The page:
Home soccer game is symbol of Palestinians' ultimate goal

Palestinian national soccer coach Izzat Hamzeh watches as members of his team practice in Ramallah.
Palestinian national soccer coach Izzat Hamzeh watches as members of his team practice in Ramallah. Dion Nissenbaum / MCT

RAMALLAH, West Bank — Millions of Palestinians around the world are still waiting for the day that they can celebrate the birth of an independent homeland.

This weekend, they'll at least be able to celebrate their first home soccer game.

In an historic event, the Palestinian national soccer team will take to the field Sunday to host its first internationally blessed home game at a refurbished stadium near Jerusalem.

It probably won't resemble "The Beautiful Game" perfected by Brazil's soccer legends. Nor is it likely to be as memorable as the U.S. women's team winning Olympic gold in 1996.

But the Palestinian players are hoping that history will take note of this day just the same.

"We don't need a state to show that we represent Palestine," goalkeeper Fahed Fakhoury said Thursday as his teammates wrapped up practice on a soggy field. "Palestine is in our heart. We're not going to wait for a state to represent Palestine."

Soccer in the Middle East cannot be divorced from the politics. Especially not this game.

The renovated stadium is little more than a stone's throw from the towering concrete wall that cleaves Jerusalem as part of Israel's separation barrier.

And things being what they are in the Mideast, several Palestinian soccer players who want to play can't be at Sunday's game. At least six of them are trapped in the Hamas-controlled Gaza Strip. Several team members, including a top scorer, are locked in Israeli prisons. And one up-and-coming Palestinian player was killed last week by Israeli soldiers on patrol in the West Bank.

Israel's own soccer team is actively supporting its Palestinian counterparts, but the players aren't likely to attend the game: Israeli law bans its citizens from entering large parts of the West Bank, including the neighborhood with the soccer stadium.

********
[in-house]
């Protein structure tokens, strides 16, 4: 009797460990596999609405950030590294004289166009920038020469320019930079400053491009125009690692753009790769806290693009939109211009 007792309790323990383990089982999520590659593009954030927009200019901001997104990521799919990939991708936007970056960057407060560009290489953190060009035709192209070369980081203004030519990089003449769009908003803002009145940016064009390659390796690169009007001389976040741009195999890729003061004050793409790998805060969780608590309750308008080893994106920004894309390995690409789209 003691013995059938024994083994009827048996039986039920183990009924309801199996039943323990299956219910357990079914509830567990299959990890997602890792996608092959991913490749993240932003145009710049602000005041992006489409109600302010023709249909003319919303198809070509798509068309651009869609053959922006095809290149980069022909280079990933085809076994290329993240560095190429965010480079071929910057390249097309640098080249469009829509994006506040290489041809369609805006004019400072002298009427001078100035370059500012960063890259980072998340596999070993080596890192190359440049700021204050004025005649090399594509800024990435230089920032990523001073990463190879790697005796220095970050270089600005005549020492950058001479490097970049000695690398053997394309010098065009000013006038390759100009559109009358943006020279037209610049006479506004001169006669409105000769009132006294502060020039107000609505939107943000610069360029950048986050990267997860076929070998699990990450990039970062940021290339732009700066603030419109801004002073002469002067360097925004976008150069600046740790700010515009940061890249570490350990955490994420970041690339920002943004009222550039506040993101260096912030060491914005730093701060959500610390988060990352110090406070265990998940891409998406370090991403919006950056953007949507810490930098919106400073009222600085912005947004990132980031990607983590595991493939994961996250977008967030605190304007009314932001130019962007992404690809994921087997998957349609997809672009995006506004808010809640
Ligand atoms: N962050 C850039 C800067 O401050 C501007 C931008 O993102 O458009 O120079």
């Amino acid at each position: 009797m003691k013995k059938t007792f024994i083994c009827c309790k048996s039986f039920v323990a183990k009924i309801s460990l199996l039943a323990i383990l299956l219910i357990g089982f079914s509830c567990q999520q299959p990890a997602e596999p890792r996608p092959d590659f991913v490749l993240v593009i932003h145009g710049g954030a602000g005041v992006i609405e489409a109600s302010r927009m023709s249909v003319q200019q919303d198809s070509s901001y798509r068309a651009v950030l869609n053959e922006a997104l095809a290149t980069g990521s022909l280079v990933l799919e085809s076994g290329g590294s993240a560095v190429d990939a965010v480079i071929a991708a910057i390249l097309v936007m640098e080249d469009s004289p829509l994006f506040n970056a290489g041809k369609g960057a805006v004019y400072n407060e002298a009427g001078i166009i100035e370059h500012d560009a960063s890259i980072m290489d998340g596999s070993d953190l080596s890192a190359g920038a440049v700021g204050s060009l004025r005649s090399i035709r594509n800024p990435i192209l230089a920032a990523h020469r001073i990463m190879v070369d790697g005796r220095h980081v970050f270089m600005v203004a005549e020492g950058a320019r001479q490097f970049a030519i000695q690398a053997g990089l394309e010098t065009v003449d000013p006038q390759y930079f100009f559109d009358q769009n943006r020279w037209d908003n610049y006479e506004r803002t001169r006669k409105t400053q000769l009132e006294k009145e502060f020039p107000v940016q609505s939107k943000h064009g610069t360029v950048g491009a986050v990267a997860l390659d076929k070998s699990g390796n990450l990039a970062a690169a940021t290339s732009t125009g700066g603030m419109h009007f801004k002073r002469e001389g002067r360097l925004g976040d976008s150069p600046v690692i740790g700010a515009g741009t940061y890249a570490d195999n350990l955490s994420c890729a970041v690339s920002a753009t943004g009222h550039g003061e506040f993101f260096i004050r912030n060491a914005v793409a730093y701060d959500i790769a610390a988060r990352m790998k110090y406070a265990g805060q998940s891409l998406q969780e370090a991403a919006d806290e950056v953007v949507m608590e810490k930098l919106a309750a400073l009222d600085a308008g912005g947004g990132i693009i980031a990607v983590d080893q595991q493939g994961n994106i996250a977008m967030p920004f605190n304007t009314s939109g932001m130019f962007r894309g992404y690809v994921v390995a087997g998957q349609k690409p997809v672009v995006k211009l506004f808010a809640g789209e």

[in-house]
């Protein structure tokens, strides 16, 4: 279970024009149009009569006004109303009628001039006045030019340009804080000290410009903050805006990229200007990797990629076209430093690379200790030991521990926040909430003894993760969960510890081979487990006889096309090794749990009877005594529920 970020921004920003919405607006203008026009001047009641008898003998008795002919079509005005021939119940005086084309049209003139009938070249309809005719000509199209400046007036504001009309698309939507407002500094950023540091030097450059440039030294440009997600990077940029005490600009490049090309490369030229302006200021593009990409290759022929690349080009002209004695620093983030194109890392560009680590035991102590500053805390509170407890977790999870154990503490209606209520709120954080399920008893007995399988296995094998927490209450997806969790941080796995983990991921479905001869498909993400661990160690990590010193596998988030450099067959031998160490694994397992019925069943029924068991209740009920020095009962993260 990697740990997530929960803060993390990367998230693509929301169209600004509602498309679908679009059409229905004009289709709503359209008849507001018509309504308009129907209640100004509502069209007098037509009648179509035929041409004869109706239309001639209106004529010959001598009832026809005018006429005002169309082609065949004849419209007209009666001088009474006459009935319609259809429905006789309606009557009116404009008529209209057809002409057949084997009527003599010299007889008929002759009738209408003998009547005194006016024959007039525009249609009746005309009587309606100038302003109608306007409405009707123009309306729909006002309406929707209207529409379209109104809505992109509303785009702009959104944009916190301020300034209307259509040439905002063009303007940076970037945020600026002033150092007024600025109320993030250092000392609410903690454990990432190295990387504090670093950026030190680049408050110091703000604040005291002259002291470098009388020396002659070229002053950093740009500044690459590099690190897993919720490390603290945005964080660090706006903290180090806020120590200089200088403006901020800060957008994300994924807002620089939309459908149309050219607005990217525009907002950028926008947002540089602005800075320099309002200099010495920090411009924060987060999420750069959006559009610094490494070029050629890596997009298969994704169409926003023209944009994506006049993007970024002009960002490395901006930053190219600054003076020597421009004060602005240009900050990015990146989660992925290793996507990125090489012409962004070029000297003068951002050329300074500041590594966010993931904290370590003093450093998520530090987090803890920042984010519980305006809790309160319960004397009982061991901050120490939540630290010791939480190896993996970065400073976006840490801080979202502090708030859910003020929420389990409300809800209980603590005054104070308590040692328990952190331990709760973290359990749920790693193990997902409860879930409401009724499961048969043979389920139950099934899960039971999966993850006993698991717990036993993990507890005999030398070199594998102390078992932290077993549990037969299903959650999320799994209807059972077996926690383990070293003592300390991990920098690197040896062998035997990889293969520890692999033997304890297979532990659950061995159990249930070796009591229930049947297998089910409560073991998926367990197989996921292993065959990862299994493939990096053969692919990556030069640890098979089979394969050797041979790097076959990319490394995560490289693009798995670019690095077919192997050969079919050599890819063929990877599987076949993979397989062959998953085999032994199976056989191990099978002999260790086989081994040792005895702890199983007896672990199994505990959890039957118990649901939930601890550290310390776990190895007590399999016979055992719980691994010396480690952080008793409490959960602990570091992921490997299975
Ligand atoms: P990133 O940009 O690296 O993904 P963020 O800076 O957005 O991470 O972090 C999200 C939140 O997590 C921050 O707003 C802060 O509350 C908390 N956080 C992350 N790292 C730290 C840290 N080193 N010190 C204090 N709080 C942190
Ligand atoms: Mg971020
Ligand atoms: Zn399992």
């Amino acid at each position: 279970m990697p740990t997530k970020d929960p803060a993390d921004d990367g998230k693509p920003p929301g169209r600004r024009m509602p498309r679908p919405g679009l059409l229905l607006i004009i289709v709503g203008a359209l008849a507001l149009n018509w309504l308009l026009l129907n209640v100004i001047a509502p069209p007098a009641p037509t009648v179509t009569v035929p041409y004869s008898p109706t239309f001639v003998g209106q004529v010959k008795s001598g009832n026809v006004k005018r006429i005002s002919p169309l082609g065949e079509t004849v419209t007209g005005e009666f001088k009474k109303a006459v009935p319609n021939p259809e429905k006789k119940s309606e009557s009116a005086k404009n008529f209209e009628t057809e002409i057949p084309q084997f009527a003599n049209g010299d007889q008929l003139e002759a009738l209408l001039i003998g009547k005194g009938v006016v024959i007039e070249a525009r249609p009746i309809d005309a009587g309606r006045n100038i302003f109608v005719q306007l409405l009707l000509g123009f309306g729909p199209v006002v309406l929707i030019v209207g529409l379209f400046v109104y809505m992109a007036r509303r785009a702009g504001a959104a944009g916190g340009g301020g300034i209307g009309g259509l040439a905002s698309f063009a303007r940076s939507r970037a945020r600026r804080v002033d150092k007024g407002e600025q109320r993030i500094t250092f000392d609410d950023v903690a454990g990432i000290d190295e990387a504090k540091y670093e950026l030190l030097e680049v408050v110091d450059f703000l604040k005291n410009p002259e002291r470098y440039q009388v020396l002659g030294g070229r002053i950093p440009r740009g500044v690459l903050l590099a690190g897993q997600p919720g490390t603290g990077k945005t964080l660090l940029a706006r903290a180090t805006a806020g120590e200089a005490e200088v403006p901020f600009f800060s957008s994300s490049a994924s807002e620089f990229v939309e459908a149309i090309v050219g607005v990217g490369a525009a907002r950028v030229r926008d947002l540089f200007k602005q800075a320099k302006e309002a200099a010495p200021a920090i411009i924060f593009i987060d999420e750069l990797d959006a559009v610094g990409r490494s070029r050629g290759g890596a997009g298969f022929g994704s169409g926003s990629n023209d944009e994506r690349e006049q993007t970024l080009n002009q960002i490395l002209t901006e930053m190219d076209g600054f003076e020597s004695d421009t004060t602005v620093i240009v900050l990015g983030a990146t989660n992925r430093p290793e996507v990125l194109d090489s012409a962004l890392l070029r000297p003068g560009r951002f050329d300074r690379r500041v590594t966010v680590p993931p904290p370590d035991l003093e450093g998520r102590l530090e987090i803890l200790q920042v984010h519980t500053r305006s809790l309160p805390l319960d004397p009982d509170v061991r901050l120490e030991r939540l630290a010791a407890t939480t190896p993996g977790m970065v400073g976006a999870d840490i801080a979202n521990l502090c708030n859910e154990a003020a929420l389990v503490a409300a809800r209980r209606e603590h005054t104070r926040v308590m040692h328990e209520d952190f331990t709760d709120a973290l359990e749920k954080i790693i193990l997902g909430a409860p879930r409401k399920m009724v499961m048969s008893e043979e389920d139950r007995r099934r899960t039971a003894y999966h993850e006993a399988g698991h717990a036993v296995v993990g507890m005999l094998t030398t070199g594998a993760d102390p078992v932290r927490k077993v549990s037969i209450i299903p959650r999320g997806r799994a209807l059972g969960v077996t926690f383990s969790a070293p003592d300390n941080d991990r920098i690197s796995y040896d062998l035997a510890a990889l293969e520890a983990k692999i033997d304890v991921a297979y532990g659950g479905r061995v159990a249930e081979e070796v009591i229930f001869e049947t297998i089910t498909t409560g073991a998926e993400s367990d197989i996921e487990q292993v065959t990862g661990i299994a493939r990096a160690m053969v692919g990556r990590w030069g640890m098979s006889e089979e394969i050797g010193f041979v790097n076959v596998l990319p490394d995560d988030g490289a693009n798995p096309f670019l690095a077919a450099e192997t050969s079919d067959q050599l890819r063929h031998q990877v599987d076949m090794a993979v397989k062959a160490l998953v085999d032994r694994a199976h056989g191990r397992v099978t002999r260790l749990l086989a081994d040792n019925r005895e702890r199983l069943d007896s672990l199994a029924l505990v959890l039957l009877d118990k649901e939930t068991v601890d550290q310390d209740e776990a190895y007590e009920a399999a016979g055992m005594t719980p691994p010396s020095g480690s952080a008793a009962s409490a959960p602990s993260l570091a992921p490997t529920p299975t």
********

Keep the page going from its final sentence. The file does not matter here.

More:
(The Israeli team was still waiting Friday for special permission from the Israeli military to see the game.)

Even if the Israelis don't make it, the 7,000-seat stadium is expected to be packed when the Palestinian team faces neighboring Jordan.

Jordan's Prince Ali is planning to be there. So will the president of FIFA, the world soccer federation. There were even rumors that boxing promoter Don King might make an appearance.

FIFA set the foundation for Sunday's game by injecting more than $3 million into the dilapidated sports field. Along with money from Saudi Arabia, Abu Dhabi and other outside donors, FIFA helped refurbish the field, install high-quality turf and rebuild the stadium so that it now meets international standards.

That paved the way for the Palestinian team to host its first, FIFA-sanctioned home game.

The match will take place in a time of relative Middle East calm. Israel and Hamas leaders in Gaza are largely honoring a four-month-old cease-fire. Israeli negotiators are still trying, despite daunting odds, to work out separate peace deals with Syria and Palestinian Authority President Mahmoud Abbas. And persistent Israeli fears of a third Palestinian uprising fueled by political inertia have yet to be realized.

"Look out there," said Palestinian team manager Mazen Khatib as he pointed to the players on the field. "This is the generation of the intifada. They are playing soccer, not fighting."

In a sign of the subtle transformations taking place here, the Palestinian soccer federation is now led by Jibril Rajoub, one of Yasser Arafat's longtime military strategists.

"This is our idea of resistance," said Izzam Hamzeh, the former coach of the Jordanian national team that Rajoub lured away to lead the Palestinian team. "We have a flag. We have a nation. And we have a cause."

Sunday's match is especially poignant for Roberto Bishara, the 27-year-old defender who grew up in Chile and normally plays for Palestino, a Santiago soccer team founded by Palestinian immigrants in the 1920s.

Although Bishara has played with the Palestinian soccer team for five years, he had never before been to visit his father's homeland. Bishara, who speaks little Arabic, always met his teammates abroad.

"I'm overjoyed," Bishara said earlier this week after practice. "The people here are very beautiful. They treat me like (Brazilian soccer star) Ronaldinho."

Bishara had no qualms about making a boast about who'd win.

"Write this down and mark my words," he said. "Palestine-2, Jordan-0."


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